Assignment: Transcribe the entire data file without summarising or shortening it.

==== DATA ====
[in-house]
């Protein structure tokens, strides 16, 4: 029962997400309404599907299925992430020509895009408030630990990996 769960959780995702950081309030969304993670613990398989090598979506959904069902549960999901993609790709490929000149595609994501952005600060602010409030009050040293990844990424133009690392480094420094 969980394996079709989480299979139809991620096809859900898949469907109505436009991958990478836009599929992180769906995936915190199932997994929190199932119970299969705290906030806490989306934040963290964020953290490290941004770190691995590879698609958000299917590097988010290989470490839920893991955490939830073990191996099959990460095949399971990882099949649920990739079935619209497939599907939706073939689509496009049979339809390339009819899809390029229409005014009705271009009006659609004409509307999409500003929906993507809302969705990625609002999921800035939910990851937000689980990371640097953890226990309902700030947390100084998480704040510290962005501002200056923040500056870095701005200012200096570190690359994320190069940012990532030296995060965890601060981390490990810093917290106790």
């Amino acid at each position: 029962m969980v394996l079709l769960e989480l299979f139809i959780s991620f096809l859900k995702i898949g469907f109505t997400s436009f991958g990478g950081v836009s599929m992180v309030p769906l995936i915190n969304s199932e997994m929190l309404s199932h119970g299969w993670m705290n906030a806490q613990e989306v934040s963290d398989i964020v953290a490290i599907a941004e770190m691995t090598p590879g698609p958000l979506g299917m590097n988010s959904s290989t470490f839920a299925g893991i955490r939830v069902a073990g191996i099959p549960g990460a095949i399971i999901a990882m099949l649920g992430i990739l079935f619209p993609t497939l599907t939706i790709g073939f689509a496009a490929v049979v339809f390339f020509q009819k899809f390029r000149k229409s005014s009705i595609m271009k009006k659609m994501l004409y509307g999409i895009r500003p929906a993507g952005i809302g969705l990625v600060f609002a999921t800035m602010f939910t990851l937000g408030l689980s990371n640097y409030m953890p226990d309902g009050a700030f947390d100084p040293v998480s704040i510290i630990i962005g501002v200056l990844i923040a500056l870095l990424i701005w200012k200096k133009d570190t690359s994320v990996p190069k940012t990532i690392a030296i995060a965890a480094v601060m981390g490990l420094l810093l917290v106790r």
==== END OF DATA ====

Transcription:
[in-house]
């Protein structure tokens, strides 16, 4: 029962997400309404599907299925992430020509895009408030630990990996 769960959780995702950081309030969304993670613990398989090598979506959904069902549960999901993609790709490929000149595609994501952005600060602010409030009050040293990844990424133009690392480094420094 969980394996079709989480299979139809991620096809859900898949469907109505436009991958990478836009599929992180769906995936915190199932997994929190199932119970299969705290906030806490989306934040963290964020953290490290941004770190691995590879698609958000299917590097988010290989470490839920893991955490939830073990191996099959990460095949399971990882099949649920990739079935619209497939599907939706073939689509496009049979339809390339009819899809390029229409005014009705271009009006659609004409509307999409500003929906993507809302969705990625609002999921800035939910990851937000689980990371640097953890226990309902700030947390100084998480704040510290962005501002200056923040500056870095701005200012200096570190690359994320190069940012990532030296995060965890601060981390490990810093917290106790």
């Amino acid at each position: 029962m969980v394996l079709l769960e989480l299979f139809i959780s991620f096809l859900k995702i898949g469907f109505t997400s436009f991958g990478g950081v836009s599929m992180v309030p769906l995936i915190n969304s199932e997994m929190l309404s199932h119970g299969w993670m705290n906030a806490q613990e989306v934040s963290d398989i964020v953290a490290i599907a941004e770190m691995t090598p590879g698609p958000l979506g299917m590097n988010s959904s290989t470490f839920a299925g893991i955490r939830v069902a073990g191996i099959p549960g990460a095949i399971i999901a990882m099949l649920g992430i990739l079935f619209p993609t497939l599907t939706i790709g073939f689509a496009a490929v049979v339809f390339f020509q009819k899809f390029r000149k229409s005014s009705i595609m271009k009006k659609m994501l004409y509307g999409i895009r500003p929906a993507g952005i809302g969705l990625v600060f609002a999921t800035m602010f939910t990851l937000g408030l689980s990371n640097y409030m953890p226990d309902g009050a700030f947390d100084p040293v998480s704040i510290i630990i962005g501002v200056l990844i923040a500056l870095l990424i701005w200012k200096k133009d570190t690359s994320v990996p190069k940012t990532i690392a030296i995060a965890a480094v601060m981390g490990l420094l810093l917290v106790r």